Happ Joins the Cubs Speaking Out, Player Development Strides, and Other Cubs Bullets

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Happ Joins the Cubs Speaking Out, Player Development Strides, and Other Cubs Bullets

Chicago Cubs

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•   Another Chicago Cubs player has spoken out about the lockout and the CBA negotiations, joining Jason Heyward, Willson Contreras, and Patrick Wisdom. This time it’s the team’s union rep, Ian Happ, who has been closely involved in what’s been happening:

•   As you can see in the article – just as it has been in the behind-the-scenes reporting on the owner side – the luxury tax (CBT) once again takes center stage:

“It’s frustrating when you watch the way the revenues have been increased and the fact the CBT hasn’t kept up with revenues,” Happ said. “For maybe one-third of teams to not even come close to it and to leave themselves some room for whether it’s midseason acquisitions or to not lose draft picks, the penalties have become so severe that it is functioning as a (salary) cap. That’s not what our marketplace is about. We’re supposed to have a free market where players can go out and really get paid their value, and right now, it’s not functioning that way.”

•   Oof. Seems like this would be a useful data point for MLB when they are out there cancelling games:

•   I liked hearing from new Cubs farm director Jared Banner directly on the way pitching development has changed in the organization over the last couple years (something we’ve discussed before). Over at The Tribune, Banner explained that they have overall processes and philosophies that’ll drive things, yes, but you still have to individualize for each pitcher. One broad way they’re doing that is by limiting pitchers to one of three primary developmental focuses at a time: velocity gains, command improvement, or pitch shape improvement (you might think of that one as “stuff”). That’ll be the contextual lens through which I’ll be trying to think about various Cubs pitching prospects this year.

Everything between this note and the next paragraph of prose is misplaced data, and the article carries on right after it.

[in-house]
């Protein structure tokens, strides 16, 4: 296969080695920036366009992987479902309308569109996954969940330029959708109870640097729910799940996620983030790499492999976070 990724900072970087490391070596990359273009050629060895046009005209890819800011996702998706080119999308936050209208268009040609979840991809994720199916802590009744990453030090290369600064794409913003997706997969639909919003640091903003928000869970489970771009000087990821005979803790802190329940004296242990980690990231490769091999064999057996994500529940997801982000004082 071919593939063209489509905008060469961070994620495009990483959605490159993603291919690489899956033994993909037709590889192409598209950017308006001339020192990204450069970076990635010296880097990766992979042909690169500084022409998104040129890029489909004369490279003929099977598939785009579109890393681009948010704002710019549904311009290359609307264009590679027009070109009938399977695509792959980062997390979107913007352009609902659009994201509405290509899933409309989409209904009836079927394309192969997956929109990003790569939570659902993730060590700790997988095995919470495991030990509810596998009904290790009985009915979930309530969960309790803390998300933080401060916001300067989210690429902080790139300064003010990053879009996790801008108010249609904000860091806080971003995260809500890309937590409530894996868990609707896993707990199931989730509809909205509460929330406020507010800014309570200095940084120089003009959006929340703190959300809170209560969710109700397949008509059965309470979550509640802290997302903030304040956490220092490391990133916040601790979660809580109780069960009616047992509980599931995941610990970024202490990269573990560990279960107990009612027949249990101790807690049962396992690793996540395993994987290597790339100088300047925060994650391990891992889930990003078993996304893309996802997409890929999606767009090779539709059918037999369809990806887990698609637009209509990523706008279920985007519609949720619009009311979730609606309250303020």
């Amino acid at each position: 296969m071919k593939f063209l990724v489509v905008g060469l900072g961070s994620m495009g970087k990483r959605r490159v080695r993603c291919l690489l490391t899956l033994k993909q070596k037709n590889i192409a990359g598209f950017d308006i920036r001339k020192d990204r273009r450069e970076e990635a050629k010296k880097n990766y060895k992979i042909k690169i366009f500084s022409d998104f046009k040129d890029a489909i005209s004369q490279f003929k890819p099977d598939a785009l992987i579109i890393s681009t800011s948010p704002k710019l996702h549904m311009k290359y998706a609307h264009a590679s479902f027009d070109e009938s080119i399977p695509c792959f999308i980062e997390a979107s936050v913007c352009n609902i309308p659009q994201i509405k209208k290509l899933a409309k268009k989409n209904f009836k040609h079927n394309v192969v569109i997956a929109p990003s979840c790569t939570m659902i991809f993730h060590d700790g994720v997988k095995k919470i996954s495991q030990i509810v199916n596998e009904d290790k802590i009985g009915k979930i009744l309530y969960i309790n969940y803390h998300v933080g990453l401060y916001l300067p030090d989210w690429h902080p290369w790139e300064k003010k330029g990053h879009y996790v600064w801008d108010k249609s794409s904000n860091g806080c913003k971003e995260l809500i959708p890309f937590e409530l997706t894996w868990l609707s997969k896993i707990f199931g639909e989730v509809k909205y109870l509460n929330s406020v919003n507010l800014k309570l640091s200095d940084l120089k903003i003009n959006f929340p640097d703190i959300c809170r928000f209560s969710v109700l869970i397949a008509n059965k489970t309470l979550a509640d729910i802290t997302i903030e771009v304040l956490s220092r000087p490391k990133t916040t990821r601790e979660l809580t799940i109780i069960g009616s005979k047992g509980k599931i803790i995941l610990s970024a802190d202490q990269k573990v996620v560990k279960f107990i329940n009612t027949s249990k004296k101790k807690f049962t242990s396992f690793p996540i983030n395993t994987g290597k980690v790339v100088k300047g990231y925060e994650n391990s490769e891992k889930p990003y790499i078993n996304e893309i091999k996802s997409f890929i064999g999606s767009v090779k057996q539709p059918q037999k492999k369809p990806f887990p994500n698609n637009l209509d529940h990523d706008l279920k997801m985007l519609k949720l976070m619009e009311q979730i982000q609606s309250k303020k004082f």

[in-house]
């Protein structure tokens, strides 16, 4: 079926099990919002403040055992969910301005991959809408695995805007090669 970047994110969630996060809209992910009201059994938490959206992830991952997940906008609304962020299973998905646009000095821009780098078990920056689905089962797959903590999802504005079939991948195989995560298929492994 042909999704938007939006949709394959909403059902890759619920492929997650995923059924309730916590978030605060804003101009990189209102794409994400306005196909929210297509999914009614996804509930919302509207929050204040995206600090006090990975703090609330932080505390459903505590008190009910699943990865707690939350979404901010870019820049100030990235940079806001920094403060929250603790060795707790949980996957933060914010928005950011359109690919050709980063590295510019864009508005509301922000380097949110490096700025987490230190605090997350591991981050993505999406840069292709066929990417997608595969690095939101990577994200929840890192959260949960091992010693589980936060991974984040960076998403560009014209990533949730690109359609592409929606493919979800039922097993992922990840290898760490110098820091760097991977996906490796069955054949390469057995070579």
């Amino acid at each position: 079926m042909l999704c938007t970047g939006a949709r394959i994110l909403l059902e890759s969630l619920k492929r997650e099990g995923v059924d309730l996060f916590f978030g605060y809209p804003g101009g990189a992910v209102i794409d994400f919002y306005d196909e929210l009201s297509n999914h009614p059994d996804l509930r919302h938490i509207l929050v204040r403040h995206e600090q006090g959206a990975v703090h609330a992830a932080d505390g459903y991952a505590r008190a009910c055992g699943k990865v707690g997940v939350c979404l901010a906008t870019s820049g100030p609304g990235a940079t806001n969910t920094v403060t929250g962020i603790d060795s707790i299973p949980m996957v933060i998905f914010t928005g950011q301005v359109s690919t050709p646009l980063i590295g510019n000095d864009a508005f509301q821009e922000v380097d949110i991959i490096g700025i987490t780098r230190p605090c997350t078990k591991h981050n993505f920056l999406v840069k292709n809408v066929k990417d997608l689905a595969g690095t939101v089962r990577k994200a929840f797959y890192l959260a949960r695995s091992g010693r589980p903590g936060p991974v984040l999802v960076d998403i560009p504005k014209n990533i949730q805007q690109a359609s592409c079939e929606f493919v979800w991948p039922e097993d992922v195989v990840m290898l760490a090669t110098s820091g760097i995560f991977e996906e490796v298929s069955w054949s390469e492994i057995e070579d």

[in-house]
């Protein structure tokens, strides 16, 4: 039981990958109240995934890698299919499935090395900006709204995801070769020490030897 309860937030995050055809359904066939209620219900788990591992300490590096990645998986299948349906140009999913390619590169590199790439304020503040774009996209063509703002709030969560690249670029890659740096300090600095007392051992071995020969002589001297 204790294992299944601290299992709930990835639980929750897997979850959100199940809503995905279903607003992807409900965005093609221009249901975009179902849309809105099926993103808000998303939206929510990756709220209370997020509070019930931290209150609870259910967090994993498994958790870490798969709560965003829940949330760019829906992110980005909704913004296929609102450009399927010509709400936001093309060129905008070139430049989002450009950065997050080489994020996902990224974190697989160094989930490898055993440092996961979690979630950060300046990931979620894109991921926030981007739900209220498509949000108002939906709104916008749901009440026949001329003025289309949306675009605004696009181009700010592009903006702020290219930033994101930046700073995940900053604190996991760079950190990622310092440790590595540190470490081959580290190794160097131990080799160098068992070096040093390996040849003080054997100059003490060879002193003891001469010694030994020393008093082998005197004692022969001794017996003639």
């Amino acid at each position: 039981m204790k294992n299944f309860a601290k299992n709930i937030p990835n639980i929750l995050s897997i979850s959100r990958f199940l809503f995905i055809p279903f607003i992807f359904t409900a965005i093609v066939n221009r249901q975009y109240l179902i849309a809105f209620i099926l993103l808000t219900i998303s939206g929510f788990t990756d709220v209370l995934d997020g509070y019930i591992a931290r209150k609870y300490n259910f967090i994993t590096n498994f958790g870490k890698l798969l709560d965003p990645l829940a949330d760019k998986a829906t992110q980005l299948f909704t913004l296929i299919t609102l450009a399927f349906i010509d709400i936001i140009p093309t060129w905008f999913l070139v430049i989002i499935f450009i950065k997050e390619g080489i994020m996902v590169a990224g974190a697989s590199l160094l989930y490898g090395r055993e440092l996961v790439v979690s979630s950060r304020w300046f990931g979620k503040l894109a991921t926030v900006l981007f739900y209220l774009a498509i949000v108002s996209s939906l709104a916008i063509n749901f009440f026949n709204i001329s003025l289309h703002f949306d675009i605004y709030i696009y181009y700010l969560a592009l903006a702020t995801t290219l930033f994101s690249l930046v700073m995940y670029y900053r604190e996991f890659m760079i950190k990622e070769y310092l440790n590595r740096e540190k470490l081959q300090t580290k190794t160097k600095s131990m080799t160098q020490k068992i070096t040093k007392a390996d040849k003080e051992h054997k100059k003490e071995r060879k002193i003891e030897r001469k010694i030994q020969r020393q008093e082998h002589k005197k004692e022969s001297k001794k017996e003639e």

•   And against that backdrop, a great read at The Athletic on the future of player development in baseball and the increasing use of biomechanical data. Interesting the three teams DriveLine’s Kyle Boddy called out for specific mention in their use of technology: the Tampa Bay Rays, the Boston Red Sox, and … the Chicago Cubs. Hmm.

•   To be very clear, there are a LOT of teams that use as much tech as they possibly can to assess players and help with development. There aren’t that many edges to be gained on that front at this point. However, I have heard it multiple times now that the Cubs did go to another level when they overhauled player development starting about three years ago at this point. Since we know player development takes a whole lot of lead time (and since the early data do suggest the Cubs have gotten better at player development the last two years), you would hope and expect to see some serious fruits this year. Like, way more than even last year, when it was clear there was some progress.

•   More on the local impact of the lockout and the lost games, terribly affecting the businesses around Wrigley that managed to survive a gd pandemic:

•   This is definitely the kind of tier I could see the Bears realistically playing in on the wide receiver front:

•   The boos for Grayson Allen are going to be absolutely voracious:

Author: Brett Taylor

Brett Taylor is the Editor and Lead Cubs Writer at Bleacher Nation, and you can find him on Twitter at @BleacherNation and @Brett_A_Taylor.